‘Advisory Planning Districts’ have been suggested as a new way for Princeton neighborhood residents to provide input on planning matters. Tonight, based on their interim report, an ‘Advisory Planning Districts Task Force’ looks set to recommend against setting up new committees, but has a bunch of positive ideas about how to make planning in Princeton more transparent.
The Princeton ‘Advisory Planning Districts Task Force’ was set up prior to consolidation to research ways to establish committees that might represent neighborhoods. The members of the Task Force are Council members Jenny Crumiller, and Patrick Simon, Bill Harla, Wanda Gunning, Valerie Haynes, and Ryan Lilienthal. Their report observes that new committees could hypothetically assuage the fears of neighbors who feared that their voice might not be heard in a consolidated municipality. But the majority of Task Force members found major problems with setting up new neighborhood committees. The Status Report of the Task Force is included for discussion by Princeton Council in a working session tonight, Tuesday, July 15. The full report can be read here.
The Task Force was concerned that Advisory Planning Districts ‘could exacerbate conflict within a neighborhood’ when no consensus could be reached over a planning matter. The Task Force further notes that all citizens already have the right to discuss concerns before the Planning Board and Princeton Governing Body. Instead of setting up new committees, the Task Force is recommending a range of new, common-sense measures, which will make the planning process more open to public discussion and comment. Planning applications would be required to be submitted in electronic format, and automatically distributed to neighborhood lists. Planning Board and Zoning Board meetings would be video-recorded, and posted on the municipal web page. These are excellent ideas, and should have been implemented long ago.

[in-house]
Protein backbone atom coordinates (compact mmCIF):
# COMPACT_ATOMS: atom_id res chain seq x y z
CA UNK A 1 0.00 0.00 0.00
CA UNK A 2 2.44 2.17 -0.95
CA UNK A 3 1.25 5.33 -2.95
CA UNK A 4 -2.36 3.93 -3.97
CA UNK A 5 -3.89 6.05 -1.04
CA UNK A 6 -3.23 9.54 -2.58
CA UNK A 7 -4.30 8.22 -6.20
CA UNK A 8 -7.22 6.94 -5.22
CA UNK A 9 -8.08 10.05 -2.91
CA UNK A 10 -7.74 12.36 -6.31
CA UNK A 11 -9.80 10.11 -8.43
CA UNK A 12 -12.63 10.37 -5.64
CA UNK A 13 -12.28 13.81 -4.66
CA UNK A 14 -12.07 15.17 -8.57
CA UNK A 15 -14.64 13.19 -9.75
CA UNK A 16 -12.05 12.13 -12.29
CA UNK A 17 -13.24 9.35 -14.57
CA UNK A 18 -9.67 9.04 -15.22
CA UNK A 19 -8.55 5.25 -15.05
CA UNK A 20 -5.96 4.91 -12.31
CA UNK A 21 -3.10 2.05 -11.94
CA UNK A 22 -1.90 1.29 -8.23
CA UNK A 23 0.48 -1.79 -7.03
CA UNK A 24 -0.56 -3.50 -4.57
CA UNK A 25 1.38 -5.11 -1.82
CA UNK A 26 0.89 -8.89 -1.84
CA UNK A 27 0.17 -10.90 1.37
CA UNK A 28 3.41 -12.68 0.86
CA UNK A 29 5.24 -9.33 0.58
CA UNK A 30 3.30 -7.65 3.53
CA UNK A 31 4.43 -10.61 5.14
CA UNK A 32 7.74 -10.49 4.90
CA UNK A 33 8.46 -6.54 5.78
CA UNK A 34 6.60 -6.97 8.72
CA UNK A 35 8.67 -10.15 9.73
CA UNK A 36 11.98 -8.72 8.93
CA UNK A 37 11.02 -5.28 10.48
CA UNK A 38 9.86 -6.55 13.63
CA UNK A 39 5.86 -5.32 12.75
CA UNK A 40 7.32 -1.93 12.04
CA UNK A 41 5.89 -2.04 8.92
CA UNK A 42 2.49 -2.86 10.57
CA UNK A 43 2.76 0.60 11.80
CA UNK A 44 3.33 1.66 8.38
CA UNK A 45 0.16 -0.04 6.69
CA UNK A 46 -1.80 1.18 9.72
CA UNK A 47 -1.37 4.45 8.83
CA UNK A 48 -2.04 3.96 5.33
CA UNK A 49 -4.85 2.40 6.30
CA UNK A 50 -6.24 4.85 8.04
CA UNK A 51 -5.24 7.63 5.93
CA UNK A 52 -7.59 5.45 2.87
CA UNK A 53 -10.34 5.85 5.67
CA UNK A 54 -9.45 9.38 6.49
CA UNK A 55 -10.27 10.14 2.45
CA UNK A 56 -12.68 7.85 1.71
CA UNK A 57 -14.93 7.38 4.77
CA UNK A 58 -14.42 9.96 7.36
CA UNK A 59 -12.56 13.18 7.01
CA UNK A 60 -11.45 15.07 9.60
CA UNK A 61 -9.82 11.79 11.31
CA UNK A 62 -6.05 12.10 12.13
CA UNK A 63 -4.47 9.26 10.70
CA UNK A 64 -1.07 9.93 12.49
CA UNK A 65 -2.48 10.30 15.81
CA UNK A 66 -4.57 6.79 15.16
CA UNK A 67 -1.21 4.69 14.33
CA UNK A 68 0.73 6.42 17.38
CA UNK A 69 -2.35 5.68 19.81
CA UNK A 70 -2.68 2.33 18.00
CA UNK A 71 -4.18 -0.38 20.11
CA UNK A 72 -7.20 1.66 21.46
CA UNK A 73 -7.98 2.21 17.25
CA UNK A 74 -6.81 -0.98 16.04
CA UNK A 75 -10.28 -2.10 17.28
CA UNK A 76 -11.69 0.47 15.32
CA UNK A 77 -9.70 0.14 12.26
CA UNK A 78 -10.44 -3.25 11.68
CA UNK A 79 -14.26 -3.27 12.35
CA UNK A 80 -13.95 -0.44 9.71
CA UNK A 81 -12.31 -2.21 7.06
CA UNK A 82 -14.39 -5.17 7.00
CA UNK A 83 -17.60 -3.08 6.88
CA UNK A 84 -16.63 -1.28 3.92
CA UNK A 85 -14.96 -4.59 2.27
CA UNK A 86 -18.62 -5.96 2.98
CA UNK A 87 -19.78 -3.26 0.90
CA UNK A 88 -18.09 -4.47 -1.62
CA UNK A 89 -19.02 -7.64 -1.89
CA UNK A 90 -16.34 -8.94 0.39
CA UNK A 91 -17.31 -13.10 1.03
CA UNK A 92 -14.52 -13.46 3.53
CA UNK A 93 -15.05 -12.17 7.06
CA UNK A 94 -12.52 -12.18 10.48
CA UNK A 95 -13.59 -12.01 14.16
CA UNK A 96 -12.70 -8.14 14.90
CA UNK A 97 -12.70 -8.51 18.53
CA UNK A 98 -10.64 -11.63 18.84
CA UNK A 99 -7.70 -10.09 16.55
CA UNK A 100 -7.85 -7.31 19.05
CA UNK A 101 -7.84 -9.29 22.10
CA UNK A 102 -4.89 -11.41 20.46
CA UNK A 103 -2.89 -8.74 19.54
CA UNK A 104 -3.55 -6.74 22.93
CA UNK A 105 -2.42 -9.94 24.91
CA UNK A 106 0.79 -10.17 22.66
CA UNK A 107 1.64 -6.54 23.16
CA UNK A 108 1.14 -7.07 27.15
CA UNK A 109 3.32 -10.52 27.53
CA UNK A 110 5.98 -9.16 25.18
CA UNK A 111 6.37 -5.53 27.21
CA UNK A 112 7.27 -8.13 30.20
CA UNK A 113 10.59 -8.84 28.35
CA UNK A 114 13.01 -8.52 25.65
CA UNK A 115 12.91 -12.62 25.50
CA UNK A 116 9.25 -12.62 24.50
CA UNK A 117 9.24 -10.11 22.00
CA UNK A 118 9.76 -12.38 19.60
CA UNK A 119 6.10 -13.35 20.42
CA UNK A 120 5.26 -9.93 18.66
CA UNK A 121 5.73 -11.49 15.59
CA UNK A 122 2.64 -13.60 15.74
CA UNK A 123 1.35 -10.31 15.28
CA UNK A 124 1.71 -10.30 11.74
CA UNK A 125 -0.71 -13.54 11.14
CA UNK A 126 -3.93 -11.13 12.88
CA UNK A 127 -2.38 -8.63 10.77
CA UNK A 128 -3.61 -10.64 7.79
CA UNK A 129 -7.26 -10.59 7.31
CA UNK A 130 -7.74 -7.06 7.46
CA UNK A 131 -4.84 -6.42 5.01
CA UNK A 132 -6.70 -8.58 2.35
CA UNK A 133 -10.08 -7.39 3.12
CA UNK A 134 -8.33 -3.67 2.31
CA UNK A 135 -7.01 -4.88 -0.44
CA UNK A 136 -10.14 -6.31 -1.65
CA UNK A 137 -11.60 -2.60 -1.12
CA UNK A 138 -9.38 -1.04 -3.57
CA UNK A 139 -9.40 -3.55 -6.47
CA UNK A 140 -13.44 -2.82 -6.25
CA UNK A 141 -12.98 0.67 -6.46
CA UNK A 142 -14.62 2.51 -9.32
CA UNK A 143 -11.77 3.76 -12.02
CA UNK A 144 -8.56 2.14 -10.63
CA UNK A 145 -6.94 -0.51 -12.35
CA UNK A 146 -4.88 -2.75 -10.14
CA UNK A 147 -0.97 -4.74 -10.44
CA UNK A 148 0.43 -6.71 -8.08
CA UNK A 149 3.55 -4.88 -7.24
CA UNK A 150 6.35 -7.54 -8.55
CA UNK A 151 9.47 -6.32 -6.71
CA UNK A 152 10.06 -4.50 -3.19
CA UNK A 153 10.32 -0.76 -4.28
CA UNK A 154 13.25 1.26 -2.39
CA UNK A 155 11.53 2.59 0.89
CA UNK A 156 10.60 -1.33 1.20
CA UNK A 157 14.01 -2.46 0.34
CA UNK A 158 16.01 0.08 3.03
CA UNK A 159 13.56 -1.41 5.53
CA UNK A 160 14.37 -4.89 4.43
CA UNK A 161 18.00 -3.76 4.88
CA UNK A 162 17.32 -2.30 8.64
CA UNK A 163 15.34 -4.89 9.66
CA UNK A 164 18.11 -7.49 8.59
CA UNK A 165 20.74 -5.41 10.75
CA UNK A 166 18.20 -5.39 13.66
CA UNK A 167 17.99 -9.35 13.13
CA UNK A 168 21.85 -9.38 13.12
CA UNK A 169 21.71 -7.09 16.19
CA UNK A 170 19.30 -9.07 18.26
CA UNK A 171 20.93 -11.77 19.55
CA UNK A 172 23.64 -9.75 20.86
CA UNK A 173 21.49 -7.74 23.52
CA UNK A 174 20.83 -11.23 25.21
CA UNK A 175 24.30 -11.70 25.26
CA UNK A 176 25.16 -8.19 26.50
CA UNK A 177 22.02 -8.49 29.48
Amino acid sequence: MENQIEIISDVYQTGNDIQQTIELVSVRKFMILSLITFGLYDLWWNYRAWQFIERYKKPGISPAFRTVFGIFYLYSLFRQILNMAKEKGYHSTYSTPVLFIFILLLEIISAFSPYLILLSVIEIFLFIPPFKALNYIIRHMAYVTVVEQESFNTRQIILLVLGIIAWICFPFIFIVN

Princeton residents have shown that they are quite capable of making their voice heard without Advisory Planning Districts. In recent years, ad hoc groups have sprung up to comment and litigate on planning issues, and Princeton Future also provides a forum for discussions on planning and land use. But the public are often insufficiently aware of things that are going on in the municipality. To be aware of everything that is going on, you’d pretty much have to be a professional municipal meeting attendee. The Task Force’s interim report seems to strike the right balance between opening the planning process to the public, and having an appropriate level of government for a town of 28,000 people. Council will discuss the report tonight, and there will be another public meeting for comment on September 17 at 400 Witherspoon Street.
What do you think about Advisory Planning Districts? Does Princeton need another level of government and some more committees? And how should planning be made more representative? Have your say in the comments section below!